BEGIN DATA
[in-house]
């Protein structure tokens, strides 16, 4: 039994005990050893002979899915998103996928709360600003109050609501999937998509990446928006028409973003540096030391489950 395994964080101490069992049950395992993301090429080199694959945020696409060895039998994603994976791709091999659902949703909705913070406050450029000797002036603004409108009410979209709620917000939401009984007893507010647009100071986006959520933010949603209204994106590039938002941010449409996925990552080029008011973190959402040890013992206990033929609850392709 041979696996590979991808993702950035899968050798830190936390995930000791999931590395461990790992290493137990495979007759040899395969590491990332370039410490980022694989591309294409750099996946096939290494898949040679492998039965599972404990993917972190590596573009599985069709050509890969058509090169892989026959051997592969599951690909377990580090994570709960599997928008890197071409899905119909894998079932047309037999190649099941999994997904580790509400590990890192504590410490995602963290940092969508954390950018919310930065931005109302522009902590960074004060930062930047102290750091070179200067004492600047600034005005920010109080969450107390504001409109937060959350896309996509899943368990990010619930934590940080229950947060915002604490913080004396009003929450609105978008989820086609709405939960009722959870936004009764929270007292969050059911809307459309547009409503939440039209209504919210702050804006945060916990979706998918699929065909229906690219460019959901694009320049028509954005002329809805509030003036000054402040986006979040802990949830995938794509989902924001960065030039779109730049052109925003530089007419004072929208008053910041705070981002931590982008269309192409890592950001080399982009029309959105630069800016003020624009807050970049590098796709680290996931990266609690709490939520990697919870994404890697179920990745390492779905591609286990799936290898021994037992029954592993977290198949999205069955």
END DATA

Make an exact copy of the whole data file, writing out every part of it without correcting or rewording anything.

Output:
[in-house]
């Protein structure tokens, strides 16, 4: 039994005990050893002979899915998103996928709360600003109050609501999937998509990446928006028409973003540096030391489950 395994964080101490069992049950395992993301090429080199694959945020696409060895039998994603994976791709091999659902949703909705913070406050450029000797002036603004409108009410979209709620917000939401009984007893507010647009100071986006959520933010949603209204994106590039938002941010449409996925990552080029008011973190959402040890013992206990033929609850392709 041979696996590979991808993702950035899968050798830190936390995930000791999931590395461990790992290493137990495979007759040899395969590491990332370039410490980022694989591309294409750099996946096939290494898949040679492998039965599972404990993917972190590596573009599985069709050509890969058509090169892989026959051997592969599951690909377990580090994570709960599997928008890197071409899905119909894998079932047309037999190649099941999994997904580790509400590990890192504590410490995602963290940092969508954390950018919310930065931005109302522009902590960074004060930062930047102290750091070179200067004492600047600034005005920010109080969450107390504001409109937060959350896309996509899943368990990010619930934590940080229950947060915002604490913080004396009003929450609105978008989820086609709405939960009722959870936004009764929270007292969050059911809307459309547009409503939440039209209504919210702050804006945060916990979706998918699929065909229906690219460019959901694009320049028509954005002329809805509030003036000054402040986006979040802990949830995938794509989902924001960065030039779109730049052109925003530089007419004072929208008053910041705070981002931590982008269309192409890592950001080399982009029309959105630069800016003020624009807050970049590098796709680290996931990266609690709490939520990697919870994404890697179920990745390492779905591609286990799936290898021994037992029954592993977290198949999205069955």